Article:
First, I wondered if African-Americans and other ethnic minorities could rightly be called “millennials” apart from having been born in the same twenty year period between 1982 and 2004. I wasn’t the first to ponder this question. Consider this helpful summary from Wikipedia’s entry on “Generation Y”:
Fred Bonner, a Samuel DeWitt Proctor Chair in Education at Rutgers University and author of Diverse Millennial Students in College: Implications for Faculty and Student Affairs, believes that much of the commentary on the Millennial Generation may be partially accurate, but overly general. He argues that many of the traits commentaries describe apply primarily to “white, affluent teenagers who accomplish great things as they grow up in the suburbs, who confront anxiety when applying to super-selective colleges, and who multitask with ease as their helicopter parents hover reassuringly above them.” During class discussions, he has listened to Black and Hispanic students describe how some or all of the so-called core traits did not apply to them. They often say the “special” trait, in particular, is unrecognizable. Other socio-economic groups often do not display the same attributes commonly attributed to Generation Y. “It’s not that many diverse parents don’t want to treat their kids as special,” he says, “but they often don’t have the social and cultural capital, the time and resources, to do that.”
Something about Bonner’s reflections rings true to me. The millennial traits just don’t fit the African-American experience. For example, we’ve yet to see a generation of African-Americans and other ethnic minorities who could afford the privilege of seeing themselves as “special” in the way millennials do. So, it’s not surprising if African-Americans don’t behave the way their generational peers do when it comes to religious involvement. We don’t seem to be millennials.
One Response to Despair and Nihilism Is Faith, Not Irreligion
The apparent unfamiliarity of African-American and Hispanic young adults with being treated as “special” hints at another reason why the general trend toward irreligion among millennials hasn’t taken root among African-Americans. Many persons in tough, poor neighborhoods, whether urban or rural, contend with despair and nihilism. There’s an existential absurdity that robs tough urban life of any claims to affluence. Many of those trapped between the proverbial rock and hard place are dispossessed of any hope rooted in man, government or self. They only find hope in God.
“Many persons in tough, poor neighborhoods, whether urban or rural, contend with despair…”
Not so with most millennials who may look to affluence, major institutions, and support from well-to-do parents who allow them to live at home and back their every move. It’s not difficult to see why many with such advantages would look away from God. Most African-American communities have never had the “opportunity” or “privilege” to do so.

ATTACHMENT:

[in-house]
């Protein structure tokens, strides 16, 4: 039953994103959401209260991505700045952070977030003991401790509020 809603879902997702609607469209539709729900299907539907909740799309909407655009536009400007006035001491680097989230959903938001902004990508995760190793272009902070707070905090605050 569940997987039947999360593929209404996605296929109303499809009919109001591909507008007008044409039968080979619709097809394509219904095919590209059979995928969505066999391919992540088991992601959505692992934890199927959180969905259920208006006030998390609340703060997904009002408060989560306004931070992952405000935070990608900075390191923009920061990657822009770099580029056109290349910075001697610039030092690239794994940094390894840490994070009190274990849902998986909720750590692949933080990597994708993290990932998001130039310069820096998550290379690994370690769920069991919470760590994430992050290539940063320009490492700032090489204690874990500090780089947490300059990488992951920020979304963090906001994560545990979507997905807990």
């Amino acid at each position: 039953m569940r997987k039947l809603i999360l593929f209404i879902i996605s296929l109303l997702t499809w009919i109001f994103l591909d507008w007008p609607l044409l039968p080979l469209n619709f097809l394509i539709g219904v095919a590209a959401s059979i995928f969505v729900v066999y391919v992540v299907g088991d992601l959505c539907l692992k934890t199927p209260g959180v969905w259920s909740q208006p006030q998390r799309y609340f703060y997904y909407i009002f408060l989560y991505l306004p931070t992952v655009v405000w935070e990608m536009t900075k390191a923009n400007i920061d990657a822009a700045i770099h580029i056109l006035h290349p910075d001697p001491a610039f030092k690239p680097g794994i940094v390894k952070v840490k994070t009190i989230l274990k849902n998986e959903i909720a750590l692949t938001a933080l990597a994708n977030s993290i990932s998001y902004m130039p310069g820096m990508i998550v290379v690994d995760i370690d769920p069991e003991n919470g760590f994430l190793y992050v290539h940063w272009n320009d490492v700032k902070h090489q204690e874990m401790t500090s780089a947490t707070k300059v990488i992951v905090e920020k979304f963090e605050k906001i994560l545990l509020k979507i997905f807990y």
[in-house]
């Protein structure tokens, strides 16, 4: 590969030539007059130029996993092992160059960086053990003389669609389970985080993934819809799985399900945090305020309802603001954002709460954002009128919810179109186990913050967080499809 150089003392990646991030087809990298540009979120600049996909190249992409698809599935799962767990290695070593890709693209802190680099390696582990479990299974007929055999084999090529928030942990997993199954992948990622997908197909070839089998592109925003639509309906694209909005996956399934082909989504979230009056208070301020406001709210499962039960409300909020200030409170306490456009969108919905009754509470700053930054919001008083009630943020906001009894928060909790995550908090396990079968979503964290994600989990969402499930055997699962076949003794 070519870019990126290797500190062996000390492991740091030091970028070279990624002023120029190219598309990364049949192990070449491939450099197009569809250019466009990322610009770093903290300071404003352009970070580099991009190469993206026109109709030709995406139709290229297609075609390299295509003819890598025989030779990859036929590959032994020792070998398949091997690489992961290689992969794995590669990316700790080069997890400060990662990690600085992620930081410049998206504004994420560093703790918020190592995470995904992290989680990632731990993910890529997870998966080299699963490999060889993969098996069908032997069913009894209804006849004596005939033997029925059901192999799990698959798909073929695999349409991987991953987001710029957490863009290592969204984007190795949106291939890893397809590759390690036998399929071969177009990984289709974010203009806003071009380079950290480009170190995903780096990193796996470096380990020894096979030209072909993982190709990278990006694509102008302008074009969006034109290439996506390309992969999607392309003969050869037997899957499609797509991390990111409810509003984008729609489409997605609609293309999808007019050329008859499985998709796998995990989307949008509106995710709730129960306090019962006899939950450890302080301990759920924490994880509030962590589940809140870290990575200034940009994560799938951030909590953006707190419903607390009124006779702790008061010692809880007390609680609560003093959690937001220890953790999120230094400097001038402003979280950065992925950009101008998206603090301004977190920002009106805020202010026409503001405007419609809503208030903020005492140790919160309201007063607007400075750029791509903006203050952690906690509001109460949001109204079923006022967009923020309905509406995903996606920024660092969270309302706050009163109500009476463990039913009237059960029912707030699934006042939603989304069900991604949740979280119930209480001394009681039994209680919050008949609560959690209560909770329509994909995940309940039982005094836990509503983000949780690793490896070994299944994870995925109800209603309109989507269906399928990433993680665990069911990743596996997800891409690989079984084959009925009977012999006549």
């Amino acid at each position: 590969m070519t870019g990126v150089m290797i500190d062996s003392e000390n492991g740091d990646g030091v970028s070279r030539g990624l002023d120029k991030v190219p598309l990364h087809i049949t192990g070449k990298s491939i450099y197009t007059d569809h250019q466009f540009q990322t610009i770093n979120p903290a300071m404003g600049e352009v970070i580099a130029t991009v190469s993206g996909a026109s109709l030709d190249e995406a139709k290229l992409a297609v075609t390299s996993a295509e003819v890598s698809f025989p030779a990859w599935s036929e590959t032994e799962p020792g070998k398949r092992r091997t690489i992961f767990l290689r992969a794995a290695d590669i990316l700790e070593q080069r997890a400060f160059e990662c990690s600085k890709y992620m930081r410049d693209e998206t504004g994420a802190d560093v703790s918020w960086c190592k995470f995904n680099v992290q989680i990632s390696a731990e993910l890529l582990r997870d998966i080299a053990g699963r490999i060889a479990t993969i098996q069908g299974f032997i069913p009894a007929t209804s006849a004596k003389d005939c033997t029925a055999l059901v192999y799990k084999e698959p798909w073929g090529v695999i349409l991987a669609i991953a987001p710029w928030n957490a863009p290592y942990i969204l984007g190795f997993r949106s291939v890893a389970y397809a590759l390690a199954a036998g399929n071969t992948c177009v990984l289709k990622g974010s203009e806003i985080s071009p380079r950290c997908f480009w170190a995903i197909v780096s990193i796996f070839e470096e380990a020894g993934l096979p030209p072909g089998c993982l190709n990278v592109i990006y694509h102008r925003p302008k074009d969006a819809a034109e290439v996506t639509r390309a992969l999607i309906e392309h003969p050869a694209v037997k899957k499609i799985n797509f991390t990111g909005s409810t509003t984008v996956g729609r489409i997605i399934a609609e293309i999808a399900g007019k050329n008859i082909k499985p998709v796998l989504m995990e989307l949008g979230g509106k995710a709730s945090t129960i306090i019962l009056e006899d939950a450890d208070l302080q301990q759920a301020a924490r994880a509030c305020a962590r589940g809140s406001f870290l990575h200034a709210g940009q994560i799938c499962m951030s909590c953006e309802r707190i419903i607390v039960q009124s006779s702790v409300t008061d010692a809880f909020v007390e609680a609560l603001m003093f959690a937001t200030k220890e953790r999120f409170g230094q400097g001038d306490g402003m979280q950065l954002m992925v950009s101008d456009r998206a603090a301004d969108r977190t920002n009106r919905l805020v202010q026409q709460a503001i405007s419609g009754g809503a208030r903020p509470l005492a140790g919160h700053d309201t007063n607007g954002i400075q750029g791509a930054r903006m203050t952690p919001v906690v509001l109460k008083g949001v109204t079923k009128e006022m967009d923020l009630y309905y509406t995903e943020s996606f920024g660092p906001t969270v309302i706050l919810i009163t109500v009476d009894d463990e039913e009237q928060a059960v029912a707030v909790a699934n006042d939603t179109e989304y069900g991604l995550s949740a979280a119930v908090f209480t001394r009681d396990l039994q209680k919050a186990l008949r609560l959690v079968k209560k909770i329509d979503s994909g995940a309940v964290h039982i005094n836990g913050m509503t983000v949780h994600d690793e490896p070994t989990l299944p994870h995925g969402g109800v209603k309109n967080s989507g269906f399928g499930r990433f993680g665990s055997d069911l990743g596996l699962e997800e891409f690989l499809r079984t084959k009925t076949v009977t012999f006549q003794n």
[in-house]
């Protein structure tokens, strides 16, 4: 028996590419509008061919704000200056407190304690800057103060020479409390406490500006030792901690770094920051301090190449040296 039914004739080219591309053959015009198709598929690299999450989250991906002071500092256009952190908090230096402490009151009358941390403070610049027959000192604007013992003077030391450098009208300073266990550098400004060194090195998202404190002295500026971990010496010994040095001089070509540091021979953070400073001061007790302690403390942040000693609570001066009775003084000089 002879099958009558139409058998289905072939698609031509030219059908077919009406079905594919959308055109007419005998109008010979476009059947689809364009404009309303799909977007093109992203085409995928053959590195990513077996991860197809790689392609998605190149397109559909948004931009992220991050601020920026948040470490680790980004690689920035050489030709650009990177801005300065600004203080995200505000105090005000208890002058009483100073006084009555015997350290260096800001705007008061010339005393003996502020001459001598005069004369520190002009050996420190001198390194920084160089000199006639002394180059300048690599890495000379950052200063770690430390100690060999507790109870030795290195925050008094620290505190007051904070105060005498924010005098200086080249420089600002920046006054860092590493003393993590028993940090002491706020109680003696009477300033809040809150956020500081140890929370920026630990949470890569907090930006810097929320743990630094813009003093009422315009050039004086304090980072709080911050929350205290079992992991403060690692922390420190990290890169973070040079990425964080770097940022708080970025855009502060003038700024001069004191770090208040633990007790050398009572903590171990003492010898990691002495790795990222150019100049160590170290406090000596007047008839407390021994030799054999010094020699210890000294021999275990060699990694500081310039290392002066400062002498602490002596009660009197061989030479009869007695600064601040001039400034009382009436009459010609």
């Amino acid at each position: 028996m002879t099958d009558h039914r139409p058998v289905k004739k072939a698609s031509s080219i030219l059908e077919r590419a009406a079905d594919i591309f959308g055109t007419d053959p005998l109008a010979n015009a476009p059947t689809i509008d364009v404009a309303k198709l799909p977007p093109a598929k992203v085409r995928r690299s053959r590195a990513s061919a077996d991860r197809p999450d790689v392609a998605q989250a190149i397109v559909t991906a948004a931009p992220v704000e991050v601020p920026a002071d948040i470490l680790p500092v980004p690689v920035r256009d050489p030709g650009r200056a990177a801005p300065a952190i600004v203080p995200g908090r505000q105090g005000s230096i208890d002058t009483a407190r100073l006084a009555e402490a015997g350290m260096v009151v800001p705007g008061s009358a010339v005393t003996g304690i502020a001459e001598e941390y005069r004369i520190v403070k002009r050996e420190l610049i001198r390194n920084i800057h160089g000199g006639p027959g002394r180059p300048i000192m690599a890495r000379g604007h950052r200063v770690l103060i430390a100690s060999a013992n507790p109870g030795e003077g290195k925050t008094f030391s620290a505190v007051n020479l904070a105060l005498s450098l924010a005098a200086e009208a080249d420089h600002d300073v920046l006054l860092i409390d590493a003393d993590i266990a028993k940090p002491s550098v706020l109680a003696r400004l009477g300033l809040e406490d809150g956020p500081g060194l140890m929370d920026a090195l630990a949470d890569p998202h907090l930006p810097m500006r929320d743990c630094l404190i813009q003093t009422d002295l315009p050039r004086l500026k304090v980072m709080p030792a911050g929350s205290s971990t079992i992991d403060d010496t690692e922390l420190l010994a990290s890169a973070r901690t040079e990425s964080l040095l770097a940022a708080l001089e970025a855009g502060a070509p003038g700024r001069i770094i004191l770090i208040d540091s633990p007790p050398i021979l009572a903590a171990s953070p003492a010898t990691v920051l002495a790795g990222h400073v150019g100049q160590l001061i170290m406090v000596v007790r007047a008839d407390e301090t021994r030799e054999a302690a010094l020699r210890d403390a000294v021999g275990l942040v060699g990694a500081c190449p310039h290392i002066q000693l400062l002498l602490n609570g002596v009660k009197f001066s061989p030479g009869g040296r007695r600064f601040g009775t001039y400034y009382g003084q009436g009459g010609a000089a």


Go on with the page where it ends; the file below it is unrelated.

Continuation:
Few Liberal Alternatives for Church
Black churches tend to be traditional institutions. They not only actively celebrate the past, but they look suspiciously at change. Most churches do. But to the extent Black churches have seen themselves as custodians of African-American history and culture they perhaps change more slowly than most. Black churches tend to be religiously conservative and generally evangelical. Few congregations hold progressive and liberal religious positions. That’s a significant strength of African-American Christianity. If the declining numbers of Protestant Liberalism tell us anything, they tell us that participation in theologically liberal congregations is a giant step toward spiritual death.
And perhaps that’s why Tesfamariam suspects young people have been forced out of the church even though the numbers don’t bear that out. Young people have difficulty feeling at home in traditional spaces. They always have. So, Tesfamariam’s questions have merit, but perhaps they have more to do with effective/ineffective transmission of tradition than a church’s hostility toward millennials. After all, I can’t think of a single church that doesn’t eagerly want to reach more young people. Most simply aren’t willing to innovate with the faith once and for all delivered to the saints in order to reach them. They fear the cost. Rightly in many cases.
Rather than leave the church in large numbers, it seems many African-American millennials look for churches that seem to “fit” their preferences. We’re not seeing attrition as much as we’re seeing shifting. My man Phil Duncanson sees among African-American millennials a “desire to still go to church and be part of one, but it is not the traditional experience they are after. Many of them are flocking to those so-called churches that promote themselves as ‘doing church differently.’ These type of churches are all over Atlanta, a hot bed for African-American millennials. My guess would be that is a trend throughout the country. They know they should be in church, they just want to attend one that allows them to dress and sound like the culture they love and have an affinity for.”
Parenting That Insists on Church Attendance
Finally, perhaps African-American churches continue to see stable participation from millennials because religious Black parents insist on church participation. By and large, African-American parents don’t give their children an option. Church is a must. This was pointed out in the comments thread of Calvin’s post, and I thought it warranted repeating here. Now, there are problems that arise when people are socialized into the church (i.e., nominalism, false conversions), but the alternative of not parenting toward Christ and the church are too perilous to be easy-going about. If I had to choose between parents who fail to guide their children toward the things of God and those that sometimes insist too much on religious participation, I’d choose the latter every time.
Are Black millennials a problem for the Black church? I don’t think so—not any more than any generation of sinners needing to be rescued from God’s wrath through the person and work of Jesus Christ. All sinners are tone deaf until the Lord gives them ears to hear and conquers their hearts by his sovereign Spirit and grace.